THE federal government’s $190 million drought package will rule out a lot a “large percentage of primary producers”, one farmer has said.
Tamworth councillor and farmer Russell Webb said the support was welcomed but was “not sure it would go a great distance”.
He said the value of farming land, around Tamworth, had “increased dramatically” in the last few years and it could edge a lot of producers out of the $5 million asset threshold for household support, announced by the government on the weekend.
“Land prices have increased dramatically relative to the price of some of our commodities,” Cr Webb said.
“A lot of people are buying close to regional centres because they’ve got the services they need and want close by and they have the opportunity to send children to school and have at home without sending them to boarding school.”
He said the government would need to start looking at support to roll-out in the future.
“One of the things they’ll need to think seriously about is looking for ongoing support when it does rain and the rural sector is in recovery,” he said.
“The real pressure will come on to the people who go out and try and restock.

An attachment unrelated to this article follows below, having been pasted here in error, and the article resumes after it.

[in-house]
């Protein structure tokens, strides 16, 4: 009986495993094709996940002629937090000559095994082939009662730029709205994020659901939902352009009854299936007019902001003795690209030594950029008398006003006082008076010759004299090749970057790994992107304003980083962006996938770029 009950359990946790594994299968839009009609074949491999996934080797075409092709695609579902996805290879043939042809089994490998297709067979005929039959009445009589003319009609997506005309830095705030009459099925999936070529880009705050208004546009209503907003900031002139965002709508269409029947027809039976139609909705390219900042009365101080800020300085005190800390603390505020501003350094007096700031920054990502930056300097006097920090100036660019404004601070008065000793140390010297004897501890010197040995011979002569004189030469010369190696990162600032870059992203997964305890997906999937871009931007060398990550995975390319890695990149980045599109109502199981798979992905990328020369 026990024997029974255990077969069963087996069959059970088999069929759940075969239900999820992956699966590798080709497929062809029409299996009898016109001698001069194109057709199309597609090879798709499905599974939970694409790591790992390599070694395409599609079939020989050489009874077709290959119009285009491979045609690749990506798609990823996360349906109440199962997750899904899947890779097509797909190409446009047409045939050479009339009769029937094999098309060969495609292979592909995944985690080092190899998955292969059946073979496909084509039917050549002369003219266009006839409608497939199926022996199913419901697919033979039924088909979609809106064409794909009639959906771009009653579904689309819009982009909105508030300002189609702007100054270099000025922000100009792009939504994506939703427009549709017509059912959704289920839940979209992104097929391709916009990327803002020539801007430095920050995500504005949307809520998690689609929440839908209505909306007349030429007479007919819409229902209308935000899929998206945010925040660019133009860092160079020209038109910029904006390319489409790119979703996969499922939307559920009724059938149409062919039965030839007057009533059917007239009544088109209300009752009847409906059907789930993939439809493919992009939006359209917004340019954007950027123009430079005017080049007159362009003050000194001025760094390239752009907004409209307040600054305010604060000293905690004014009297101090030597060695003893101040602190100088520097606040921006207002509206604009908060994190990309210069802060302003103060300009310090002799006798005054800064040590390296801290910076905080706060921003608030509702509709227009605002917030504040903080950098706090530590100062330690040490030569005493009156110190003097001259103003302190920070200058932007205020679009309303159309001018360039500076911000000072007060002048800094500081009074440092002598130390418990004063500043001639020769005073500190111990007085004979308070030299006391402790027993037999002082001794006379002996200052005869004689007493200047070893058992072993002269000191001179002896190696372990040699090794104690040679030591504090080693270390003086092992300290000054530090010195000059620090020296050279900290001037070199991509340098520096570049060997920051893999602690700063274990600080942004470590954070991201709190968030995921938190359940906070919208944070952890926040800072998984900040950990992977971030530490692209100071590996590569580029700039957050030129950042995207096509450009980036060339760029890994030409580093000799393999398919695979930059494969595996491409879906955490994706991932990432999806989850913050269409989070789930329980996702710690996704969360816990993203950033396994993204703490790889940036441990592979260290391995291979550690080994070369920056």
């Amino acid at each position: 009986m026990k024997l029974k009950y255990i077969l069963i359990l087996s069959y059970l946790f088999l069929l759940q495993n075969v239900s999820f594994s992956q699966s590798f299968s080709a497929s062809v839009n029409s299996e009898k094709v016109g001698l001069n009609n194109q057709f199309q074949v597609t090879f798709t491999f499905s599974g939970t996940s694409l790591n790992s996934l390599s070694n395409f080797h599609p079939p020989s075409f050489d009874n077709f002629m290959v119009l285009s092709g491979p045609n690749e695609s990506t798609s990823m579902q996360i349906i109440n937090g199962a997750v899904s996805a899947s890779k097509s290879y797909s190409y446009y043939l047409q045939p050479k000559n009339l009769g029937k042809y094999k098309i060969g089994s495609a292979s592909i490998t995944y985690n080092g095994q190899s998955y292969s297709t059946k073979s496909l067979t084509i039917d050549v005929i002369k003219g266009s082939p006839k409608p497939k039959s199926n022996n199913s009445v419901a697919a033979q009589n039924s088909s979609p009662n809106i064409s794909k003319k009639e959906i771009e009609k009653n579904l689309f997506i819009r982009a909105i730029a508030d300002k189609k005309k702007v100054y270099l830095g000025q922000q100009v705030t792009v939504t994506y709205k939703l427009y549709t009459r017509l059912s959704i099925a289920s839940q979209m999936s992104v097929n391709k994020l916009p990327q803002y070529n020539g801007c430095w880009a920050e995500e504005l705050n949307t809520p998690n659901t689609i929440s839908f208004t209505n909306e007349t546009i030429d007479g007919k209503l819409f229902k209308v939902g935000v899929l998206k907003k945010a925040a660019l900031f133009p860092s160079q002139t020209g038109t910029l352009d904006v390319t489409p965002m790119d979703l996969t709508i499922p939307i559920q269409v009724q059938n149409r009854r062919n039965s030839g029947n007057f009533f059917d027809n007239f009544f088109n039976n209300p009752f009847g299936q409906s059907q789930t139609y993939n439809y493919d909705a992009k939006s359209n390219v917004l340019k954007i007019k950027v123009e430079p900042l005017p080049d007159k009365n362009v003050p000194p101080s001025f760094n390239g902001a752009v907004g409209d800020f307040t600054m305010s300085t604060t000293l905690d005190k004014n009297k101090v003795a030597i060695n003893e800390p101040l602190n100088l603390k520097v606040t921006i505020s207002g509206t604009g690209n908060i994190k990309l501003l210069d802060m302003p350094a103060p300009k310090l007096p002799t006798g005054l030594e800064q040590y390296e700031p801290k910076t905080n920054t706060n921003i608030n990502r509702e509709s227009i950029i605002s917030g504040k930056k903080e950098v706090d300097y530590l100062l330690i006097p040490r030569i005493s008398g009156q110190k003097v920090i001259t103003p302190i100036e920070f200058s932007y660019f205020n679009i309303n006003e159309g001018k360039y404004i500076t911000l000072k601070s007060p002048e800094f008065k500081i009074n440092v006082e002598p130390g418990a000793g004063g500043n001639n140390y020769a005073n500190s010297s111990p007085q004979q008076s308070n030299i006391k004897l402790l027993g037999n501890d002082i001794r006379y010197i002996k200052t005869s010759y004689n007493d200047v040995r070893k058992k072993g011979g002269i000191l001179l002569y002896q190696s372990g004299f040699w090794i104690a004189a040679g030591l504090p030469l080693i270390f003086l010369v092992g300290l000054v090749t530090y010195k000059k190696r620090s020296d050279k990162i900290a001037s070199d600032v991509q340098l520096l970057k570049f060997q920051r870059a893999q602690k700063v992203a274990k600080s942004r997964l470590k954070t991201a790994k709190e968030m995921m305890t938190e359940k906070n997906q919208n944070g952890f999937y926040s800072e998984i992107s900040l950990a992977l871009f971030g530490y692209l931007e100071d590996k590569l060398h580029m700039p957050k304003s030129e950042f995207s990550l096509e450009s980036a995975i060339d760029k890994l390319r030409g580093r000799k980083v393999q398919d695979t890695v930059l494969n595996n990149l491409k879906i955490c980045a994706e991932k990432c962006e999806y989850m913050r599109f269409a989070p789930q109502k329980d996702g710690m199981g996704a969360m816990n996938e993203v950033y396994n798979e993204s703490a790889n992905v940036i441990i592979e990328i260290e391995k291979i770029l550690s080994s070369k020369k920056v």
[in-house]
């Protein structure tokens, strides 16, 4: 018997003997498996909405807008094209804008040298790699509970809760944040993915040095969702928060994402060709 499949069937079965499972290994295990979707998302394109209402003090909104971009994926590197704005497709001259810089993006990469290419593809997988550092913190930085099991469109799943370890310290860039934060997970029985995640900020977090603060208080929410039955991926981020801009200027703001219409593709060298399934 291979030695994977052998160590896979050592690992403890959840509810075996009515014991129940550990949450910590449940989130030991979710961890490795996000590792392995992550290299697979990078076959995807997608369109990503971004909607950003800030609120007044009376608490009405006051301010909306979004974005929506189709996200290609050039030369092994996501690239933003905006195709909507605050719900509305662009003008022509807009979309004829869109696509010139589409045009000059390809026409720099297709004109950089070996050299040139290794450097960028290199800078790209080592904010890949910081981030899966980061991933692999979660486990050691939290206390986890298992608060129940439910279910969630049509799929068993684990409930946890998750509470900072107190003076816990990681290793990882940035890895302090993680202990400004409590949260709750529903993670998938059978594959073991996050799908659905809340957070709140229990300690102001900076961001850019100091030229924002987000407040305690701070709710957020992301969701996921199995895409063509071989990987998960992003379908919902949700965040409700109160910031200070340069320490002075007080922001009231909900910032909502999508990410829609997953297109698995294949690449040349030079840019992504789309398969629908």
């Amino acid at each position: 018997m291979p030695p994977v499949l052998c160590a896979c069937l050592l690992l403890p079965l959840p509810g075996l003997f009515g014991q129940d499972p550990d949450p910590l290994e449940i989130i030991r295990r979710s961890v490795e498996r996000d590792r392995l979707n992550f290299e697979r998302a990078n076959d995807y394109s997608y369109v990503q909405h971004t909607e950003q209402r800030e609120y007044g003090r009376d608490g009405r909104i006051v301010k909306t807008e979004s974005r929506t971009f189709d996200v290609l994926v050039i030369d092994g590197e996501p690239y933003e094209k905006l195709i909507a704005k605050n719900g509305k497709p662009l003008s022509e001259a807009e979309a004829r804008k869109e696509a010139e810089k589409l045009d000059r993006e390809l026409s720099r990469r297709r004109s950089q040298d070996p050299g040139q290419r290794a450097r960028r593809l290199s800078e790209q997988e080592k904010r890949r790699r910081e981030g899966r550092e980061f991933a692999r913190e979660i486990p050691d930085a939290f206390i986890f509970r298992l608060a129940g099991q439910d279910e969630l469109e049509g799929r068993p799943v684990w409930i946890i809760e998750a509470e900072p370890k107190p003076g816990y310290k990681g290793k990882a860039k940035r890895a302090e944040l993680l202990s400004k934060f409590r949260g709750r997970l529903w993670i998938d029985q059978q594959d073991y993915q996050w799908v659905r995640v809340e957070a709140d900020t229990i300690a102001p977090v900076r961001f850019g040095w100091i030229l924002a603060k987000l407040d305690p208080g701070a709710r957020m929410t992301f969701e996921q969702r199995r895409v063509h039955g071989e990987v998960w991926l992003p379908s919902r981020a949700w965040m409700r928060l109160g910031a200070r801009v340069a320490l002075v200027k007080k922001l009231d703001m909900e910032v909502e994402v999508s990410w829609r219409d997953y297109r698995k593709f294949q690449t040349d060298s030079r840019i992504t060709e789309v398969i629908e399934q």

“There’ll be real pressure on grain farmers to go out and have to start planting, applying fertiliser.
“A lot of farming operations will have expended much of their resource base trying to stay-afloat through years of drought.”
Parkes MP Mark Coulton said the drought relief package had been welcomed in his electorate.
“The net asset threshold cap for the Farm Household Allowance (FHA) has now been increased from $2.6 million to $5 million, meaning more farming families will be able to access the FHA,” Mr Coulton said.
“I have no doubt this will be a much-welcome boost for farmers across my electorate currently feeling the devastating impacts of the drought.”
New England MP Barnaby Joyce said it was a “very good step”, but admitted local farmers had raised concerns with him directly the asset limit wasn’t high enough.
“The alternative question is would you prefer it to stay where it was,” Mr Joyce said.
He said the additional FHA payments would be welcomed also.
“For many people it is a substantial step,” he said.
“It’s not a loan, but a cash payment, you’re not expected to pay it back, that’s straight in sky rocket.”
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